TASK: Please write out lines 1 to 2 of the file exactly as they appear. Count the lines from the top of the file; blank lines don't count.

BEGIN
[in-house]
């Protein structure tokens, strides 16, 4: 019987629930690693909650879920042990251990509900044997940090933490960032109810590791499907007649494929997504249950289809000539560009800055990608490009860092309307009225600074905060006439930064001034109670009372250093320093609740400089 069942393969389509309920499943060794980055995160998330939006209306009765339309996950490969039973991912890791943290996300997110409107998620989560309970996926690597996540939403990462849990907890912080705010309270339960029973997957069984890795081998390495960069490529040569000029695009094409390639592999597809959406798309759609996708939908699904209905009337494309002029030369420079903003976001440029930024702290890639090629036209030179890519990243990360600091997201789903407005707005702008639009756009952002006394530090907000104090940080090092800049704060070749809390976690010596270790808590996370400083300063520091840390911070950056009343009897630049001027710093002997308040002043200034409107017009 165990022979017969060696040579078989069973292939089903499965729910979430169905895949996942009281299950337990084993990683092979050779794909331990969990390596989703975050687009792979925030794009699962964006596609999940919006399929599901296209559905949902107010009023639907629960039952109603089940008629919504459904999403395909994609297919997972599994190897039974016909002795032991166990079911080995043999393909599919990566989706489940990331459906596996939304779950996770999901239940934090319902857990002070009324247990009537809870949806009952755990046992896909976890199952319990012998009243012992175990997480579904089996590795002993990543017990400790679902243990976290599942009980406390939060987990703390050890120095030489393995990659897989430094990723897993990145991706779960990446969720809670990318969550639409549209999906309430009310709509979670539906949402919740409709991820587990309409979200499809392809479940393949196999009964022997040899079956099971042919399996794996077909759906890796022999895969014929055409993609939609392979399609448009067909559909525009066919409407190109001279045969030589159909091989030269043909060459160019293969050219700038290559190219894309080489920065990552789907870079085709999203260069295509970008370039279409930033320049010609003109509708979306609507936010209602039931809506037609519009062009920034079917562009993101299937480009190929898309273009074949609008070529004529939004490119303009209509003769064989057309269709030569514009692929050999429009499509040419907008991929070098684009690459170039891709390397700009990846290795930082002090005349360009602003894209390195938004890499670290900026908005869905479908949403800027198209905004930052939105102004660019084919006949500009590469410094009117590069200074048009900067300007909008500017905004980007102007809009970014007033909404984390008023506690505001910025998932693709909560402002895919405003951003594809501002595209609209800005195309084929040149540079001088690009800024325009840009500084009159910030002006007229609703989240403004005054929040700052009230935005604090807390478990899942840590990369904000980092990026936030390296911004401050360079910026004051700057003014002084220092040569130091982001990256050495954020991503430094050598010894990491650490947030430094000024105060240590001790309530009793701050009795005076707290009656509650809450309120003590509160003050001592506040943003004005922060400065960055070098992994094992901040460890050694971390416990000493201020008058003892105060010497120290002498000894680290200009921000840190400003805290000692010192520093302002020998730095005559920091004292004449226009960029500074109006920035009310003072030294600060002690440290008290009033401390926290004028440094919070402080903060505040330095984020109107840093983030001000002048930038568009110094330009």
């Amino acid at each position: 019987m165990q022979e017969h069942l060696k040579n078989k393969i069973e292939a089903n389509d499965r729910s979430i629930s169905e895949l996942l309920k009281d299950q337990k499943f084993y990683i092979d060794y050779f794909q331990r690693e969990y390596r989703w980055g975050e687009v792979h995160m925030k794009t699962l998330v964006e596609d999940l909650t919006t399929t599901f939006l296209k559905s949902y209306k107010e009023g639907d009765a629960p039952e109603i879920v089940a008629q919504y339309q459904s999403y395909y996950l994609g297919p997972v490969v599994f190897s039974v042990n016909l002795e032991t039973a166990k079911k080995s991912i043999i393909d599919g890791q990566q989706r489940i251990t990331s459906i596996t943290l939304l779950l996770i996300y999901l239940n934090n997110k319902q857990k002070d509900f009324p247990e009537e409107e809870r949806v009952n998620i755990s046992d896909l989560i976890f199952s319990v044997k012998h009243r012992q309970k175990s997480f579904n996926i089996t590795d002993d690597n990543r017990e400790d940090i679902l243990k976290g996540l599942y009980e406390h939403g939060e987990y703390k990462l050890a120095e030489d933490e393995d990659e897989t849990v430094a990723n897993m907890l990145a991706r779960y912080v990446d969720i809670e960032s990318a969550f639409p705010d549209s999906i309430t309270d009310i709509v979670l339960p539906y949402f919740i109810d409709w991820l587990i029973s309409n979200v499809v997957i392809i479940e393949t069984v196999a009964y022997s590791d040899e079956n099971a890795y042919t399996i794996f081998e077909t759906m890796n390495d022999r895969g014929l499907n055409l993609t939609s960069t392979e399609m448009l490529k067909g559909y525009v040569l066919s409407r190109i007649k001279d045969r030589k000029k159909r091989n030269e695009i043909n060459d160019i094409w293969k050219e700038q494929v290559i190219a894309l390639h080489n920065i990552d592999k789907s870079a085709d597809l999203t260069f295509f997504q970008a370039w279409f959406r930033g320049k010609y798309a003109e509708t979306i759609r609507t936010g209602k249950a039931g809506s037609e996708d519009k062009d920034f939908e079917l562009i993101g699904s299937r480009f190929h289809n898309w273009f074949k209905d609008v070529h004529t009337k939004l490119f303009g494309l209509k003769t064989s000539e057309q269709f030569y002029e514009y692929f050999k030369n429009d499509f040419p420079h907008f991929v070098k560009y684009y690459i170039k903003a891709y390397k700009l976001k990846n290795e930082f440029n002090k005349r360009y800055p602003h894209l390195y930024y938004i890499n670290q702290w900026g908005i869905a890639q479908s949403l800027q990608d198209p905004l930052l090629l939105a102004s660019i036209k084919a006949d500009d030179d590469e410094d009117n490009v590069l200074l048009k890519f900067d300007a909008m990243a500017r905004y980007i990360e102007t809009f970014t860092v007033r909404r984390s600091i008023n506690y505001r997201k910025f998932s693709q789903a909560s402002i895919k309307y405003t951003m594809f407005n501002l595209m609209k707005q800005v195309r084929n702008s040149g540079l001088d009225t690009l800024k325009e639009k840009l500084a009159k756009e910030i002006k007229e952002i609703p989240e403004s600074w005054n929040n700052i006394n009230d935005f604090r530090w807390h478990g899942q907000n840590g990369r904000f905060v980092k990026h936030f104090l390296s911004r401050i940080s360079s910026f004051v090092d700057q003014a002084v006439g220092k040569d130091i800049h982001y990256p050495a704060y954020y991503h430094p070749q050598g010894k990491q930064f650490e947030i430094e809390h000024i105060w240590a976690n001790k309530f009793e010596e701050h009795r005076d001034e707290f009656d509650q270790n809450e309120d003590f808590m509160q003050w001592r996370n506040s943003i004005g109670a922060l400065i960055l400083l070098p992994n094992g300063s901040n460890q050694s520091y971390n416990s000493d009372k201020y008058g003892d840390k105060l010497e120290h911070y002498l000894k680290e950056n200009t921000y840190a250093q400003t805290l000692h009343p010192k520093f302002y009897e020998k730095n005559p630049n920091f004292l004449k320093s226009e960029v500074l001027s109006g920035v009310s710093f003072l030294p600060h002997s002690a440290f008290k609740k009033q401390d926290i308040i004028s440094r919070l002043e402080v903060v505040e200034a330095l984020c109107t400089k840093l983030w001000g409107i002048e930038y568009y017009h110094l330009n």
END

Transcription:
[in-house]
């Protein structure tokens, strides 16, 4: 019987629930690693909650879920042990251990509900044997940090933490960032109810590791499907007649494929997504249950289809000539560009800055990608490009860092309307009225600074905060006439930064001034109670009372250093320093609740400089 069942393969389509309920499943060794980055995160998330939006209306009765339309996950490969039973991912890791943290996300997110409107998620989560309970996926690597996540939403990462849990907890912080705010309270339960029973997957069984890795081998390495960069490529040569000029695009094409390639592999597809959406798309759609996708939908699904209905009337494309002029030369420079903003976001440029930024702290890639090629036209030179890519990243990360600091997201789903407005707005702008639009756009952002006394530090907000104090940080090092800049704060070749809390976690010596270790808590996370400083300063520091840390911070950056009343009897630049001027710093002997308040002043200034409107017009 165990022979017969060696040579078989069973292939089903499965729910979430169905895949996942009281299950337990084993990683092979050779794909331990969990390596989703975050687009792979925030794009699962964006596609999940919006399929599901296209559905949902107010009023639907629960039952109603089940008629919504459904999403395909994609297919997972599994190897039974016909002795032991166990079911080995043999393909599919990566989706489940990331459906596996939304779950996770999901239940934090319902857990002070009324247990009537809870949806009952755990046992896909976890199952319990012998009243012992175990997480579904089996590795002993990543017990400790679902243990976290599942009980406390939060987990703390050890120095030489393995990659897989430094990723897993990145991706779960990446969720809670990318969550639409549209999906309430009310709509979670539906949402919740409709991820587990309409979200499809392809479940393949196999009964022997040899079956099971042919399996794996077909759906890796022999895969014929055409993609939609392979399609448009067909559909525009066919409407190109001279045969030589159909091989030269043909060459160019293969050219700038290559190219894309080489920065990552789907870079085709999203260069295509970008370039279409930033320049010609003109509708979306609507936010209602039931809506037609519009062009920034079917562009993101299937480009190929898309273009074949609008070529004529939004490119303009209509003769064989057309269709030569514009692929050999429009499509040419907008991929070098684009690459170039891709390397700009990846290795930082002090005349360009602003894209390195938004890499670290900026908005869905479908949403800027198209905004930052939105102004660019084919006949500009590469410094009117590069200074048009900067300007909008500017905004980007102007809009970014007033909404984390008023506690505001910025998932693709909560402002895919405003951003594809501002595209609209800005195309084929040149540079001088690009800024325009840009500084009159910030002006007229609703989240403004005054929040700052009230935005604090807390478990899942840590990369904000980092990026936030390296911004401050360079910026004051700057003014002084220092040569130091982001990256050495954020991503430094050598010894990491650490947030430094000024105060240590001790309530009793701050009795005076707290009656509650809450309120003590509160003050001592506040943003004005922060400065960055070098992994094992901040460890050694971390416990000493201020008058003892105060010497120290002498000894680290200009921000840190400003805290000692010192520093302002020998730095005559920091004292004449226009960029500074109006920035009310003072030294600060002690440290008290009033401390926290004028440094919070402080903060505040330095984020109107840093983030001000002048930038568009110094330009």